The screaming was pretty damn horrible in an inclosed space.
Rose slammed the mono-optic circuit with her bundle, feeling her wrists twinge in pain as the titanium-reinforced hull of the machine refused to budge. She frantically drew back for a heavier blow, mind shrieking that this was the stupidest idea ever --
It took her several seconds to realize that it hadn't been her who'd knocked the robot halfway down the hall; Ragusa had drawn back for a punch at the exact same moment as her.
"DOOR CLOSE!" roared the Director, and Rose tore her eyes away from the form of the drone rolling down the hallway floor like one of Hell's lost volleyballs. The nondescript sound was lost in Ragusa's labored hissing and Rose's shivering gasps. The lift stank of ozone and lobster.
"Doctor," Rose realized she'd whispered, and everything just hurt that much more.
The lift slowed again.
Ragusa rose on all six legs, both sets of claws extended, charred plating hanging off her sides. The rumbling snarl building in her chest cavity was deafening but could not drown out the sound of Rose's racing heart oh god not again --
The doors opened.
Ragusa -- spines erect, mandibles skittering, eyes narrowed to slivers of mindless rage -- lunged screaming into the threshold like something out of a Ridley Scott movie and Rose knew she'd be terrified if she could still feel anything and --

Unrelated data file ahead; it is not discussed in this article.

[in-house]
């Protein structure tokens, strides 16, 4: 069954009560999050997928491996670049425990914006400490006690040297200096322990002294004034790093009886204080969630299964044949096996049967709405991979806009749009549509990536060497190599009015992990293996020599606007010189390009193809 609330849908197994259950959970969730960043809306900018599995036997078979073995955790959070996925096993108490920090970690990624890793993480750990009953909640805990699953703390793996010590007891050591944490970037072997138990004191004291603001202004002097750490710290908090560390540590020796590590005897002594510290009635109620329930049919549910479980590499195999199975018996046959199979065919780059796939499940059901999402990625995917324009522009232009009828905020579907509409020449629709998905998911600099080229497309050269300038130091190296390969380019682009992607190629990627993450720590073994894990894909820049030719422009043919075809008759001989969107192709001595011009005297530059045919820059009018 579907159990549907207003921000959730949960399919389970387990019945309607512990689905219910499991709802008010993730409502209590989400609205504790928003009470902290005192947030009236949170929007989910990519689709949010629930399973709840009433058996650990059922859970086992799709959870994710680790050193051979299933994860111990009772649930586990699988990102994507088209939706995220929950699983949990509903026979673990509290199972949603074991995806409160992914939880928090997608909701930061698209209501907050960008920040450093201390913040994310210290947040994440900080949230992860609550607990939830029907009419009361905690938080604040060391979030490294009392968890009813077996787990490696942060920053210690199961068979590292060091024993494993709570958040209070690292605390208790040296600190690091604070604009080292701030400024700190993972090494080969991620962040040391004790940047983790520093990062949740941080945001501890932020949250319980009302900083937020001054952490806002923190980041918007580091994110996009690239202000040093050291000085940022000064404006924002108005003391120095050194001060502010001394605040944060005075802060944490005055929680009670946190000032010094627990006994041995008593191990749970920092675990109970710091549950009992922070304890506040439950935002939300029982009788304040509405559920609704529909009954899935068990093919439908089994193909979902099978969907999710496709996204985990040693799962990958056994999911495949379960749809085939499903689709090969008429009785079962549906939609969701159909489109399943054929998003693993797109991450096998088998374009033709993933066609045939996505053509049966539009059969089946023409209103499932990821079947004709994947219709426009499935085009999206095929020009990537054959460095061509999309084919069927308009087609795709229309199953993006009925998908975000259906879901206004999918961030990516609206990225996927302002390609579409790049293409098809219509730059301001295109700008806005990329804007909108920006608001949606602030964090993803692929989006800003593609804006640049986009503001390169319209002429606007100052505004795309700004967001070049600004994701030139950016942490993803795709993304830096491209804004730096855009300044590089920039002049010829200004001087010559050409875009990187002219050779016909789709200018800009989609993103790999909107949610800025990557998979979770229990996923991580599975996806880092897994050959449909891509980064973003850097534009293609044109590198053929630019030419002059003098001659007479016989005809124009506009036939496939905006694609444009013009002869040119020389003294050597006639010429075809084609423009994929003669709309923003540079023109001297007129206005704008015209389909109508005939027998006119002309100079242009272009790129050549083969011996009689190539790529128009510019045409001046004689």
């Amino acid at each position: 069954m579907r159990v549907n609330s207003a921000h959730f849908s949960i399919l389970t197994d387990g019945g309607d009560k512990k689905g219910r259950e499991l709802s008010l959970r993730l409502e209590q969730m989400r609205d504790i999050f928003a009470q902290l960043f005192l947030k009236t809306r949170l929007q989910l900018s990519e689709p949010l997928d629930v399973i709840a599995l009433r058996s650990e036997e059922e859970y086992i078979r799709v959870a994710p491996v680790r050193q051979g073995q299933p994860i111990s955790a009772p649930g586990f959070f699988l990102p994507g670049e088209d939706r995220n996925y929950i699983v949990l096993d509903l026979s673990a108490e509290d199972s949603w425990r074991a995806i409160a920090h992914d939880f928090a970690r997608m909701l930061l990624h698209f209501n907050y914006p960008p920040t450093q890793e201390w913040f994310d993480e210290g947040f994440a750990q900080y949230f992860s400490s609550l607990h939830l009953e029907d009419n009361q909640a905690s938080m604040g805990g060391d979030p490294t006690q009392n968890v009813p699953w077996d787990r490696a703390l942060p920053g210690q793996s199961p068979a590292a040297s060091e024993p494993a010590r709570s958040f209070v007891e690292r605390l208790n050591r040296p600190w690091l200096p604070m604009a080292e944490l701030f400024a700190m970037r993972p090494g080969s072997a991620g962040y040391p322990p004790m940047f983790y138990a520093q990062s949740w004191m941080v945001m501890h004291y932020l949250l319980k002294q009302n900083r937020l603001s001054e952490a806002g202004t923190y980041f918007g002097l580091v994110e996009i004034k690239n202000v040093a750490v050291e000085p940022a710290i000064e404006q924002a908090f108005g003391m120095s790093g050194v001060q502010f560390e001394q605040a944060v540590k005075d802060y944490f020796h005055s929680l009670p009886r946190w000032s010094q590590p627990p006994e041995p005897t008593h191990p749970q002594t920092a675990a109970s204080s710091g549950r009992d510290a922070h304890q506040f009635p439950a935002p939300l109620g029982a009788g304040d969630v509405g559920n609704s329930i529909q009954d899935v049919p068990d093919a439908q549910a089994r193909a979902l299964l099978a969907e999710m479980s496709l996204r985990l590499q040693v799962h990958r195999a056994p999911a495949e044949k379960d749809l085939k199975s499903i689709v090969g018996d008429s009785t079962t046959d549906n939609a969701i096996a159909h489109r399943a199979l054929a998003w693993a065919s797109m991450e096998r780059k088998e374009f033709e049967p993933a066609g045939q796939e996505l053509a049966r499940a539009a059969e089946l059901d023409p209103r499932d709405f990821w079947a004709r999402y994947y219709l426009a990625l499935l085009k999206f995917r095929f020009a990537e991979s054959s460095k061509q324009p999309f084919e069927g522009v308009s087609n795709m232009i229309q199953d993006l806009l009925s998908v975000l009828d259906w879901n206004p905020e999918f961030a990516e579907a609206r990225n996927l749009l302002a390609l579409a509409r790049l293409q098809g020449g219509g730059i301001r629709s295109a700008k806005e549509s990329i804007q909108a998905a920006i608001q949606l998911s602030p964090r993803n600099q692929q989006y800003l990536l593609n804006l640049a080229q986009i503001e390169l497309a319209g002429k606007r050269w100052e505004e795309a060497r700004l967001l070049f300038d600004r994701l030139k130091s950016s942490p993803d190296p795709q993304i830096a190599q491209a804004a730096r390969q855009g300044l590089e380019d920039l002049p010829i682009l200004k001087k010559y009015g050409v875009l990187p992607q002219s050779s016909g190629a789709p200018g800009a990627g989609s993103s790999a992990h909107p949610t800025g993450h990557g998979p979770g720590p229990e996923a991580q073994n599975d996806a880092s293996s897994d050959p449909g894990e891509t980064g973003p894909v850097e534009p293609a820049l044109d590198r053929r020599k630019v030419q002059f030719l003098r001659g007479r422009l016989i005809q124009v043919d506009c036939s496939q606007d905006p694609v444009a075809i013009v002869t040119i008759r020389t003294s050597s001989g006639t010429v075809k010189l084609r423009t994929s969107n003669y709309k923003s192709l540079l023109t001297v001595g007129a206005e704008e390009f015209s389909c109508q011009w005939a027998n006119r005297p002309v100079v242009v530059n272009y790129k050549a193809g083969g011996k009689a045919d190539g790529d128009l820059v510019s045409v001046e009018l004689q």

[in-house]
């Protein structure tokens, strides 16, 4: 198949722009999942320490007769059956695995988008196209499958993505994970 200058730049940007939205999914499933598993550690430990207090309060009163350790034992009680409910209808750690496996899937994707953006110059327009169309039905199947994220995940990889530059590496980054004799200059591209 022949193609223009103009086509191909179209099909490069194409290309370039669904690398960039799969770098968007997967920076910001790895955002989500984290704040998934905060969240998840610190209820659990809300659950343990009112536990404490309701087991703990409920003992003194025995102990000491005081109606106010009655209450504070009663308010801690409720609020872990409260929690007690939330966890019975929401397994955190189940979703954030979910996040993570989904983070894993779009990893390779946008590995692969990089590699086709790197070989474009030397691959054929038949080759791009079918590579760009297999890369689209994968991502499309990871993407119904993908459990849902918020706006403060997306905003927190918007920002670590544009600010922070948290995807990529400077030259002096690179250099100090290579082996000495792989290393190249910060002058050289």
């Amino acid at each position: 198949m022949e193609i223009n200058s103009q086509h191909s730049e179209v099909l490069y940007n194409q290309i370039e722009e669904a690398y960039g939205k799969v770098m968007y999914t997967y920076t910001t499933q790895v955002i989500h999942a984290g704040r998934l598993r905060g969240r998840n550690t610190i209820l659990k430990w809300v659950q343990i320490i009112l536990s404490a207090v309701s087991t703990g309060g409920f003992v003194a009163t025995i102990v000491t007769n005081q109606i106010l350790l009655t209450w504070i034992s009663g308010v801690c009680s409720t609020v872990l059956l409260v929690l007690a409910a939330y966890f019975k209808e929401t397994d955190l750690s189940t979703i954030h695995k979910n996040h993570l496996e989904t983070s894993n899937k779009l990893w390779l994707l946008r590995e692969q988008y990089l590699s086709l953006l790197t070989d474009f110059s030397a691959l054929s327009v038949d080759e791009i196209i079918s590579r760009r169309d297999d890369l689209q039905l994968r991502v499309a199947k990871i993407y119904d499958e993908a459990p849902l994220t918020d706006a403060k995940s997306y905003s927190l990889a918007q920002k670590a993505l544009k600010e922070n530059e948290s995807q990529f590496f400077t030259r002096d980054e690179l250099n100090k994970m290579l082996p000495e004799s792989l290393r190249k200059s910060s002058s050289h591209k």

The man with the clipboard screamed and fainted.
The doors attempted to close after a few seconds of them just staring, but with his leg in the treads they kept edging politely back.
"I think he works in Central Processing," Ragusa said distantly.
"Oh," was all Rose could say.
Vetch reeled back into consciousness after a particularly horrific little reverie induced by the contents of the now sorely-missed hip flask. The thousands of scrolling screens continued to sail relentlessly past his blurred vision, mocking him. Round shapes and red dots bobbed before him.
His. Head. Hurt.
There had been something he was supposed to do. If he'd had a cup of coffee, remembering would have been far less of an issue. Although from the way the inside of his mouth felt, he'd definitely had something --
Oh. That's right. Harkness.